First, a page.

Katie Holmes only went topless once--in a movie that probably was only seen accidentally in theaters, by movie-goers confused by the title into thinking they would be receiving some sort of prize upon entry. The real 'gift' came in the form of Katie's gorgeous, well-proportioned funbags, in a scene that either really pisses Tom Cruise off--or marks the only time he's ever seen his "wife's" exposed chest.
This movie was a double-whammy for adolescent boys everywhere. Not only does it feature the asinine, fart-joke driven humor of Tom Green and Co.--perfectly suited to Middle-Schoolers everywhere--it also cuts right to the chase with an incredible strip-tease from buxom blonde Amy Smart, within the first 15 minutes of the film. No pesky fast-forwarding necessary.
Amanda Peet is one of the hottest actresses in Hollywood today and this incredibly awesome, totally unexpected scene helped prop-up her promising career. Brandishing a handgun while exposing her glorious nipples was enough to make Amanda Peet any redneck's non-Confederacy-related dream come true. Too bad for them she's Jewish.
This brown-acid trip of a mindfuck that David Lynch questionably calls a 'movie' will always have a prominent place in my DVD collection simply because of the Oscar-worthy acting of Australian hottie Naomi Watts--just kidding...it's because of all the scorching-hot lesbian action. Duh.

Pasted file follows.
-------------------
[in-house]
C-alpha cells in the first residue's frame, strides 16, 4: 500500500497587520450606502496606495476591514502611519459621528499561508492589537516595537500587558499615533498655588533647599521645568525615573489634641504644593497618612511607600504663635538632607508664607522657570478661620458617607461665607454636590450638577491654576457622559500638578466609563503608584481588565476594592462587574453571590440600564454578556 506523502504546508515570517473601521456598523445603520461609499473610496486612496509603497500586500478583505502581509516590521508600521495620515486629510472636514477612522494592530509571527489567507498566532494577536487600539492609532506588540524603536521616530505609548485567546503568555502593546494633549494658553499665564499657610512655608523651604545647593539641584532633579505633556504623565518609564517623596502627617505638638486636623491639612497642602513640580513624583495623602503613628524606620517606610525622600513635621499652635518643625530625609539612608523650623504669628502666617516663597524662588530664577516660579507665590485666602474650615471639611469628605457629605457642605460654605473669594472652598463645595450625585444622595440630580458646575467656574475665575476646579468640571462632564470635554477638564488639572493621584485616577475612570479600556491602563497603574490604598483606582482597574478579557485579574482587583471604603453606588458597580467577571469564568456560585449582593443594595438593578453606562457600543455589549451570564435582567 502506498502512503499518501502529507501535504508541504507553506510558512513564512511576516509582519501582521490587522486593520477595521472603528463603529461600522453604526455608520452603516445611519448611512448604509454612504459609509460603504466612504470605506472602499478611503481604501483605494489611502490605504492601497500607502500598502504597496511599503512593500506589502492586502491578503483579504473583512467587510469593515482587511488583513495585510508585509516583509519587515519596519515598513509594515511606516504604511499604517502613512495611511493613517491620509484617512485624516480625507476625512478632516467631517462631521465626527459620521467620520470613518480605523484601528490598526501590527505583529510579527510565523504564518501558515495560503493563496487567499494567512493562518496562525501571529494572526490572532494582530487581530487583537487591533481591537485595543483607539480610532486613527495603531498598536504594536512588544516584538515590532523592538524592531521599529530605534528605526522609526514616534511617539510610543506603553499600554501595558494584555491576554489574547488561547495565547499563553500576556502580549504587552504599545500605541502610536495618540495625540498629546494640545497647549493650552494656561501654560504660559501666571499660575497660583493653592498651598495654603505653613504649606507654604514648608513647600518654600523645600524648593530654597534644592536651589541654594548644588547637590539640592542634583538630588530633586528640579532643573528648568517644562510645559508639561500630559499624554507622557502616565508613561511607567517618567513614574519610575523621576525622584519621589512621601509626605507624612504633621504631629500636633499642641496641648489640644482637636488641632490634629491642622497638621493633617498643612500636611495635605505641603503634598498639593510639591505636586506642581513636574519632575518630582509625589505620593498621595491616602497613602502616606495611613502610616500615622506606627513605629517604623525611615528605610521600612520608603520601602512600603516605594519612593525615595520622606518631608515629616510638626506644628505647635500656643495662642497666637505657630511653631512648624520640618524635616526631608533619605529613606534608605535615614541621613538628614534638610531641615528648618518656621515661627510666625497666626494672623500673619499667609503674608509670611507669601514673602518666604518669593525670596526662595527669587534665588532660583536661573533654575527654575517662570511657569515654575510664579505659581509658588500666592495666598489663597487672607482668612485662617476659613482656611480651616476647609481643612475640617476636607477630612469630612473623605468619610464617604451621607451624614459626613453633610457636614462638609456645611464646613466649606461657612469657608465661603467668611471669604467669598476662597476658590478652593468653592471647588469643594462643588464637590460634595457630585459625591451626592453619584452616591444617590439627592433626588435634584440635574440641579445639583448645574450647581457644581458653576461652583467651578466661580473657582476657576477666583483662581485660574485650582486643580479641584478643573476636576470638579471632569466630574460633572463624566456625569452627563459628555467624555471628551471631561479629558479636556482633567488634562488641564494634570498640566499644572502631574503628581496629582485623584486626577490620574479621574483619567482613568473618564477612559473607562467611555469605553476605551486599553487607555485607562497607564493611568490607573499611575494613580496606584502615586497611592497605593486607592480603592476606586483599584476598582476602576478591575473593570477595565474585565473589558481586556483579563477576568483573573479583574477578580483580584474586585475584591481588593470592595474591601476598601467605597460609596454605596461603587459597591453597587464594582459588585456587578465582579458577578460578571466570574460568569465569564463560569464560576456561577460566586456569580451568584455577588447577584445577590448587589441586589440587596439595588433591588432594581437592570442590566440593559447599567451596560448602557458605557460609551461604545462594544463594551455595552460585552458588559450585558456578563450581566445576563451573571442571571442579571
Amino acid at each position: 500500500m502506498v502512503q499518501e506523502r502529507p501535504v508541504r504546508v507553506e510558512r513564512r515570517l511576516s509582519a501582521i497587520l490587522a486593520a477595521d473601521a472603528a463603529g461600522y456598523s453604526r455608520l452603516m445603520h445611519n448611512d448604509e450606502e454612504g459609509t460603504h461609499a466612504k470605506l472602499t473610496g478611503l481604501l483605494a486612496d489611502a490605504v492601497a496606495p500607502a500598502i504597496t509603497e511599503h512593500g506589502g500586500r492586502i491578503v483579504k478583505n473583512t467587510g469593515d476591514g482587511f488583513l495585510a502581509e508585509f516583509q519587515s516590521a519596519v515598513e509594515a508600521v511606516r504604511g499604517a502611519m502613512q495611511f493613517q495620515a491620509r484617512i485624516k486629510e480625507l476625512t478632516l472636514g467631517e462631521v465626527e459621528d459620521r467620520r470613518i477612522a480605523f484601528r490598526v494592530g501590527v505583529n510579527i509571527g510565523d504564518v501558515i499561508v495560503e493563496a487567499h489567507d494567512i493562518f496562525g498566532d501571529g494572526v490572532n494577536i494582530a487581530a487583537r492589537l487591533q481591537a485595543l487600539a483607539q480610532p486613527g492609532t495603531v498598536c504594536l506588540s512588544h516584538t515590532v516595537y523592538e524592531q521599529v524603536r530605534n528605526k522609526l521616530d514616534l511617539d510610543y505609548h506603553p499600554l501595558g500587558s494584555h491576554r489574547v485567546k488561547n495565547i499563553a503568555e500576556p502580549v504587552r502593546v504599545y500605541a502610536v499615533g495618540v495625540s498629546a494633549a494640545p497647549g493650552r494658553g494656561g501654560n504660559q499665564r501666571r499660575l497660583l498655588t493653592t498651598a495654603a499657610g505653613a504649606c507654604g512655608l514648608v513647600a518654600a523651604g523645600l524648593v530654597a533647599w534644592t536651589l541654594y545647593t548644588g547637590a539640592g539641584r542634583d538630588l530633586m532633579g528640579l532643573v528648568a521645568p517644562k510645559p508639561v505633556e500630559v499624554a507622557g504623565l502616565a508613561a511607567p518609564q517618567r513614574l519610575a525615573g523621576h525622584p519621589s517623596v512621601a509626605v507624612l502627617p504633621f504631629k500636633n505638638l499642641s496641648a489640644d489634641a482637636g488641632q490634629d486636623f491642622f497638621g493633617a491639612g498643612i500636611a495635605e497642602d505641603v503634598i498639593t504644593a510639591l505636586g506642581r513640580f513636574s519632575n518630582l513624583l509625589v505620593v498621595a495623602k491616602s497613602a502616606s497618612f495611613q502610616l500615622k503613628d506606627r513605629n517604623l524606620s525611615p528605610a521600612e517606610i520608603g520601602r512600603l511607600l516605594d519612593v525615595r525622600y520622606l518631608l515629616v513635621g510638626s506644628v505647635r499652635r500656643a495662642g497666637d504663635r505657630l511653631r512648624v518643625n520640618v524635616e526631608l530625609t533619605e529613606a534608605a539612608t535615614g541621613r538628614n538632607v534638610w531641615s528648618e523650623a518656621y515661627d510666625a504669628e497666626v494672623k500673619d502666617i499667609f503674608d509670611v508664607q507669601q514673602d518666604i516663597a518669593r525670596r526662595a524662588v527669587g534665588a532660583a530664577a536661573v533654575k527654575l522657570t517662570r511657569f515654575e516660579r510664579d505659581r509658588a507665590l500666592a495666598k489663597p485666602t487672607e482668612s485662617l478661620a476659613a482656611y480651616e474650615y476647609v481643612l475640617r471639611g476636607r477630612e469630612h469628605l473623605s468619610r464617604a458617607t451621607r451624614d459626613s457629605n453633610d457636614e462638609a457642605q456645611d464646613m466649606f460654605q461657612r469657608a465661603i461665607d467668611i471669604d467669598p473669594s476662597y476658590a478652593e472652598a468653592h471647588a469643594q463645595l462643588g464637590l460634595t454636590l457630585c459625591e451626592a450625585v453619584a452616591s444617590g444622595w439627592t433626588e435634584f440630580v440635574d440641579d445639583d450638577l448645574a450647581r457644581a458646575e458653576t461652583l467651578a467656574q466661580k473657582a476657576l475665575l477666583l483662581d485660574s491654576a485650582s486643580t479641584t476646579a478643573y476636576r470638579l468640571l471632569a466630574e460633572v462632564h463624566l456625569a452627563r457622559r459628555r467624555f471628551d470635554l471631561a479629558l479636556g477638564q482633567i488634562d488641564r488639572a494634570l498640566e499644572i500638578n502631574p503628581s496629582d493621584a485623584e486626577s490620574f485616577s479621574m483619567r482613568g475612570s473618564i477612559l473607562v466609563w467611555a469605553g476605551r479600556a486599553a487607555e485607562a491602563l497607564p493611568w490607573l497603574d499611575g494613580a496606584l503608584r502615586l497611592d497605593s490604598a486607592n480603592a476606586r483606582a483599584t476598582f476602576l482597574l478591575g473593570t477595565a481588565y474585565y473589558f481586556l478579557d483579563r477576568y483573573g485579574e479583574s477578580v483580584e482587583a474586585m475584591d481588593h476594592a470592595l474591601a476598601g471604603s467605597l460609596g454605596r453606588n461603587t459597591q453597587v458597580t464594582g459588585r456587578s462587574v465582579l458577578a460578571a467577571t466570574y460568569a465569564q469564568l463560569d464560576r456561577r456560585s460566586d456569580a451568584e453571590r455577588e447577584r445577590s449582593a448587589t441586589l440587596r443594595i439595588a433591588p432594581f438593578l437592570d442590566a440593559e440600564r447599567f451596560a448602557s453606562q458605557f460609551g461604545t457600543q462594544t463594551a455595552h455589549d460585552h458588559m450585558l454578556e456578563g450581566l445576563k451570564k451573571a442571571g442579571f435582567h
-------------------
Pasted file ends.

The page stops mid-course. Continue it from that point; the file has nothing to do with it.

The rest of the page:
This is it! The ultimate male fantasy sequence and the exact moment when the sexual curiosities of an entire generation were awakened. It's impossible for me to think of the name "Phoebe Cates" without hearing that incredibly corny '80s electronica bleeping and blooping in the background of my brain as I envision that slow, majestic revelation of her perfectly-sculpted knockers. It is to my great advantage, or embarrassment, that the character having the fantasy shares my first name.
So what do you think? Is this list the tits, or what?
Occupy Wall Street--the rapidly expanding movement that has grown out of lower Manhattan over the past few weeks--has received a fair share of derision at the hands of the MSM. The most common gripe seems to be that protestors lack leadership and any clear goals or agenda. Well, for one: they do. But perhaps more compelling is simply their snowballing presence and strengthening resonance throughout the cultural landscape. They are nothing less than a physical manifestation of the colossal unrest and free-floating anger that pervades contemporary society. This huge amorphous blob of dissatisfaction is entirely threatening to the establishment because it can easily be sculpted into something far more concrete and revolutionary, but ONLY if the Powers That Be aren't able to contain it in its fledgling phases.
In the name of promoting traction, here is one very easy vow that can and should become a mantra for these hoarded masses of unhappy citizens: Vote.
That's right. An easy to perform task that some would even refer to as civic duty. It's only going to take an hour or two--at most--out of your entire year, and judging by the fact that you've been camping out in downtown Manhattan for the past few weeks, I think you can fit it into your busy schedule. SO FUCKING DO IT!